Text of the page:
Each of the characters was designed by the concept department, these designs had most of the final details the characters would end up within the film, but naturally as still artwork, these original sketches did not outline how the mechanics would work in motion. The texturing and grooming had to be solved for the character but also complex physics questions. For example, when Lylla’s arms moved the question had to be solved how was that done inside this imaginary creature? Did it cause muscles in the shoulder to be activated in the same way they would be if her arms were not mechanical? As seen below the arm’s relationship to the otter’s body was a complex problem for animation to solve as the shoulder joint is actually outside the torso.
As with Rocket, the team made sure that the implants had a logical reason for being present, in addition to making the character look more and more human.
Mikaela Hoover played Floor the Rabbit. The challenge with Floor was allowing the character to be expressive when a vast amount of Floor’s face was covered. The way the arms were attached to the body of Floor referenced design choices made for GOTG Vol 1, when the audience saw Rocket’s back in the prison shower scene. A shot that was actually also done originally by Framestore.
While Floor’s face is covered by the steel mask, the team added a zigzag engravement pattern on the metal to hint at a mouth for poor Floor’s mask works as a speakerphone-type device, but as much tech as Floor had, the team always referred back to a particular breed of rabbit with Floor’s distinct ears.
For these characters, the key was the eye highlights. As they have less white than normal human eyes, and thus without a specular kick the darks would be dark and appear sullen. In fact, the importance of eye highlights becomes somewhat of a running gag at Framestore. One of the animators even sang a joke song about Alexis Wajsbrot’s total focus on eye highlights and details. “We spent a huge amount of time on the eyes, to get them right. To make the eye highlight ping, the meniscus – the water line, the tear duct (nasolacrimal duct), and all of the other details just right,” he explains.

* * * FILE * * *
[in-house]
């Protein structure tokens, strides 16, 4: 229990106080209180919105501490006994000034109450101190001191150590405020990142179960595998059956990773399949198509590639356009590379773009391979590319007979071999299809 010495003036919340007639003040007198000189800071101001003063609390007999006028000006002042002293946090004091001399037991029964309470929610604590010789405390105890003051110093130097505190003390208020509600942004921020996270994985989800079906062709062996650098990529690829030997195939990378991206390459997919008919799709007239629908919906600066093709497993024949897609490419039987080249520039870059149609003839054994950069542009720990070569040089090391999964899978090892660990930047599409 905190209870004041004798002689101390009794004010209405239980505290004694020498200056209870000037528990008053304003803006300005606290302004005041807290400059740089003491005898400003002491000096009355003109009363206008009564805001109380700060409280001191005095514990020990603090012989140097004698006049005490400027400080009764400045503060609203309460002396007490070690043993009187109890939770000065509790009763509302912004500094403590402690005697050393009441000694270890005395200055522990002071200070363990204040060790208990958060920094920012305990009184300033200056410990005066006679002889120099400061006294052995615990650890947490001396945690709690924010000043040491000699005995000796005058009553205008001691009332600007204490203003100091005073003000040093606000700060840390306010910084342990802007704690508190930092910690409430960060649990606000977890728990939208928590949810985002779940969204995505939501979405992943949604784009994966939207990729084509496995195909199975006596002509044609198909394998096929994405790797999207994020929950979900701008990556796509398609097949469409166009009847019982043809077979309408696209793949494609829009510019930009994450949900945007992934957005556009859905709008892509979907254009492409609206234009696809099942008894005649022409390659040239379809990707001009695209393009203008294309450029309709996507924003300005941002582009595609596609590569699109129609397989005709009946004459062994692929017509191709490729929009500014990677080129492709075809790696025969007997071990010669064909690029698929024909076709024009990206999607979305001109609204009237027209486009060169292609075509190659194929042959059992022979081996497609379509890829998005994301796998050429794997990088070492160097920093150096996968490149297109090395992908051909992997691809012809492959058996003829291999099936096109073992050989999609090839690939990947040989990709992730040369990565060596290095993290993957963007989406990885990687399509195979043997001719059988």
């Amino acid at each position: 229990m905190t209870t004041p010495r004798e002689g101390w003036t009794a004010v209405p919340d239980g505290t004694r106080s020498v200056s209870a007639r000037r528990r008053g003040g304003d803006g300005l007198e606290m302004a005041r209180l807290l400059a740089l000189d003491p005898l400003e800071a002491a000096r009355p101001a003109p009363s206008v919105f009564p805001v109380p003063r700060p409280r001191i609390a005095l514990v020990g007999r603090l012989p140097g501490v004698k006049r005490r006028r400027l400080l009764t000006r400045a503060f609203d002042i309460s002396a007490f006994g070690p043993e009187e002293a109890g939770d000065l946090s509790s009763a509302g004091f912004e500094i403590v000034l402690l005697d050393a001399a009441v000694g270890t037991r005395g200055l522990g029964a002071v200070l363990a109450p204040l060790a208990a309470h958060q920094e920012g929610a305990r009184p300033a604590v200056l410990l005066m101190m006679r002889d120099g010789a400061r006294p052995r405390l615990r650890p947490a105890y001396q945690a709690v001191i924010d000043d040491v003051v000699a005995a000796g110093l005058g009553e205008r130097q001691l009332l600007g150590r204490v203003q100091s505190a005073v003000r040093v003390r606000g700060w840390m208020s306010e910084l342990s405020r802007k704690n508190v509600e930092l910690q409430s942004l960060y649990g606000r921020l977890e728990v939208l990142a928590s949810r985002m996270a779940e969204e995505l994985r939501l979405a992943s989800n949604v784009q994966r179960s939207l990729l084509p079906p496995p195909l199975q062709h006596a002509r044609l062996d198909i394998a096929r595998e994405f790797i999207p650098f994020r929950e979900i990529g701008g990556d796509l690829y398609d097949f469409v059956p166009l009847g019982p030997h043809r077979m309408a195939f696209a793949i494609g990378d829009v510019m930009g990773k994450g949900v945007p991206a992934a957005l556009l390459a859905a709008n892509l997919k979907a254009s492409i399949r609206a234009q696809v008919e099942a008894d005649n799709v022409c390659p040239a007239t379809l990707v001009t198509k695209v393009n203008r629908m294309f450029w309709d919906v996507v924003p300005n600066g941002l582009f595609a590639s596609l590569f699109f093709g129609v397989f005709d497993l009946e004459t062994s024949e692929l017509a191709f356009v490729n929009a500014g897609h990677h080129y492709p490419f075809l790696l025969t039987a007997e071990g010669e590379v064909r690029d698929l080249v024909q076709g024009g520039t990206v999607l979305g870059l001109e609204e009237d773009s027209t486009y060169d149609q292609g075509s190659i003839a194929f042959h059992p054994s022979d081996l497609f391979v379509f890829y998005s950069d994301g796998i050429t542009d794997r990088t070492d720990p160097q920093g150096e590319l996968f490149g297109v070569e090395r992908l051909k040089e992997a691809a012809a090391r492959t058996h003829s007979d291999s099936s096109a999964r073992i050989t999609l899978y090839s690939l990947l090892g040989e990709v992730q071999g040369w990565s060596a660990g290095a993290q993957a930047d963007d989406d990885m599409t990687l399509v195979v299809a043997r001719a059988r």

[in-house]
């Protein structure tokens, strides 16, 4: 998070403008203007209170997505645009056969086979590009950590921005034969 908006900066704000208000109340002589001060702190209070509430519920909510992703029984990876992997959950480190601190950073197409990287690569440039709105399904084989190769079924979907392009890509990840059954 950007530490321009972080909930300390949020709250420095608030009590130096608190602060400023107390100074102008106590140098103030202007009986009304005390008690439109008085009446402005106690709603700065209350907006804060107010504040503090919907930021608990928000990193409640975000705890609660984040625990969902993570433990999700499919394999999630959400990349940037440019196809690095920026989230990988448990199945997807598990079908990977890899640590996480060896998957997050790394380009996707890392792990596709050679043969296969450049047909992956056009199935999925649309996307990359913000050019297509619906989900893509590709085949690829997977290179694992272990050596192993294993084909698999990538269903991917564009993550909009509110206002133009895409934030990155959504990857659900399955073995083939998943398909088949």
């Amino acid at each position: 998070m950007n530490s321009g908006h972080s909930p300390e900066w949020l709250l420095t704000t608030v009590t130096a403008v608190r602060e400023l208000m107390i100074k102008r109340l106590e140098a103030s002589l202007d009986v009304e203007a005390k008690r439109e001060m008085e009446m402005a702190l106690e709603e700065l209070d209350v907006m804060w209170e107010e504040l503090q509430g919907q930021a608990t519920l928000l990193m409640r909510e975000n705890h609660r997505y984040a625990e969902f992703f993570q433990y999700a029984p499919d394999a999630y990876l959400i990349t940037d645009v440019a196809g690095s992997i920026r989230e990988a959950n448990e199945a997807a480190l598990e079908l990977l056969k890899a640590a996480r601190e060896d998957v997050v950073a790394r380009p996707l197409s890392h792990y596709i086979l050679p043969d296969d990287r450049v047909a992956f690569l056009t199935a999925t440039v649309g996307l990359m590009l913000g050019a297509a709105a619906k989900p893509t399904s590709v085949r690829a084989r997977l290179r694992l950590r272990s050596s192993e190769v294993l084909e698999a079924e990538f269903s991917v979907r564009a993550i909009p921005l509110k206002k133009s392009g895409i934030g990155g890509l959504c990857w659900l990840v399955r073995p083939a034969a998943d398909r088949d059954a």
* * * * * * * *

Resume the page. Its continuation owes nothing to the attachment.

Asim Chaudhry played Teefs the Walrus. Teefs is based on a walrus, and there was a lot of work reworking the character’s face to make the character work. While finalizing Lyall and her groom was the hardest thing to get finalled, Teefs was the most complex to solve in terms of blocking, general proportions, and how he could interact with the other characters, due to his scale.
The team had a complex problem dealing with Teef’s scale relative to the other characters. This meant that the actual proportions of the walrus and even his facial proportions had to be adjusted on a per-shot basis. Alexis Wajsbrot feels that Teef was the hardest character to solve in terms of the broad brush strokes of scale, proportions, and block, but he was actually not the most difficult to get right once these main aspects were solved. In comparison, Lyllla was a natural height match to Rocket, and easy to frame up, but by far the hardest to get right in terms of her final look dev and animation expressions “to make her sweet at all times”.